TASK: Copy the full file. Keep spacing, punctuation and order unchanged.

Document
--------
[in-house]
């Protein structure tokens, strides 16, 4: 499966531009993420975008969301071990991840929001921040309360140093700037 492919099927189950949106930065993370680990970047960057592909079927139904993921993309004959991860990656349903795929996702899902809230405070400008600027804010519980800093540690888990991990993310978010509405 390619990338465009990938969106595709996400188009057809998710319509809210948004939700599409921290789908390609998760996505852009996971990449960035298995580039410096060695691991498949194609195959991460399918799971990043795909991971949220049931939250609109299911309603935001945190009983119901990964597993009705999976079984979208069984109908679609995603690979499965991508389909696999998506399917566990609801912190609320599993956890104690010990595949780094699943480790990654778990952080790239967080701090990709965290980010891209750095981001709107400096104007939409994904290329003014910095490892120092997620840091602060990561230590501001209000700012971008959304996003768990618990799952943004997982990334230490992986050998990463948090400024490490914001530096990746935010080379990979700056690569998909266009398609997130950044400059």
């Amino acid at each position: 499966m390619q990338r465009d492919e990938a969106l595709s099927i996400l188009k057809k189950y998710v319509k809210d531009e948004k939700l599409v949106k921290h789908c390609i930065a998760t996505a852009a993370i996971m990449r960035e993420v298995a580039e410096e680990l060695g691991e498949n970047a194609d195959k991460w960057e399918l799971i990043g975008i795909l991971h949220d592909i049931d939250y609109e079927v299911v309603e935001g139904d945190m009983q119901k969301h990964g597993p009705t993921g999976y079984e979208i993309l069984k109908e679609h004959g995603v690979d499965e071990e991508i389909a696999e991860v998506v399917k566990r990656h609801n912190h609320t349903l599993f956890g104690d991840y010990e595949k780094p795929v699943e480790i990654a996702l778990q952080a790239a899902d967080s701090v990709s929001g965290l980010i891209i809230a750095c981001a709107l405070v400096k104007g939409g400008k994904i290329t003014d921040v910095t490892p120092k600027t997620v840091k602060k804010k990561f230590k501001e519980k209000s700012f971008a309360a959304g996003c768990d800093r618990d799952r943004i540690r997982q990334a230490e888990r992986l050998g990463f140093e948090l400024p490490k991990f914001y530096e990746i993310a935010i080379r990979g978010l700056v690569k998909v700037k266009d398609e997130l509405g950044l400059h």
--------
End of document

[in-house]
């Protein structure tokens, strides 16, 4: 499966531009993420975008969301071990991840929001921040309360140093700037 492919099927189950949106930065993370680990970047960057592909079927139904993921993309004959991860990656349903795929996702899902809230405070400008600027804010519980800093540690888990991990993310978010509405 390619990338465009990938969106595709996400188009057809998710319509809210948004939700599409921290789908390609998760996505852009996971990449960035298995580039410096060695691991498949194609195959991460399918799971990043795909991971949220049931939250609109299911309603935001945190009983119901990964597993009705999976079984979208069984109908679609995603690979499965991508389909696999998506399917566990609801912190609320599993956890104690010990595949780094699943480790990654778990952080790239967080701090990709965290980010891209750095981001709107400096104007939409994904290329003014910095490892120092997620840091602060990561230590501001209000700012971008959304996003768990618990799952943004997982990334230490992986050998990463948090400024490490914001530096990746935010080379990979700056690569998909266009398609997130950044400059």
């Amino acid at each position: 499966m390619q990338r465009d492919e990938a969106l595709s099927i996400l188009k057809k189950y998710v319509k809210d531009e948004k939700l599409v949106k921290h789908c390609i930065a998760t996505a852009a993370i996971m990449r960035e993420v298995a580039e410096e680990l060695g691991e498949n970047a194609d195959k991460w960057e399918l799971i990043g975008i795909l991971h949220d592909i049931d939250y609109e079927v299911v309603e935001g139904d945190m009983q119901k969301h990964g597993p009705t993921g999976y079984e979208i993309l069984k109908e679609h004959g995603v690979d499965e071990e991508i389909a696999e991860v998506v399917k566990r990656h609801n912190h609320t349903l599993f956890g104690d991840y010990e595949k780094p795929v699943e480790i990654a996702l778990q952080a790239a899902d967080s701090v990709s929001g965290l980010i891209i809230a750095c981001a709107l405070v400096k104007g939409g400008k994904i290329t003014d921040v910095t490892p120092k600027t997620v840091k602060k804010k990561f230590k501001e519980k209000s700012f971008a309360a959304g996003c768990d800093r618990d799952r943004i540690r997982q990334a230490e888990r992986l050998g990463f140093e948090l400024p490490k991990f914001y530096e990746i993310a935010i080379r990979g978010l700056v690569k998909v700037k266009d398609e997130l509405g950044l400059h």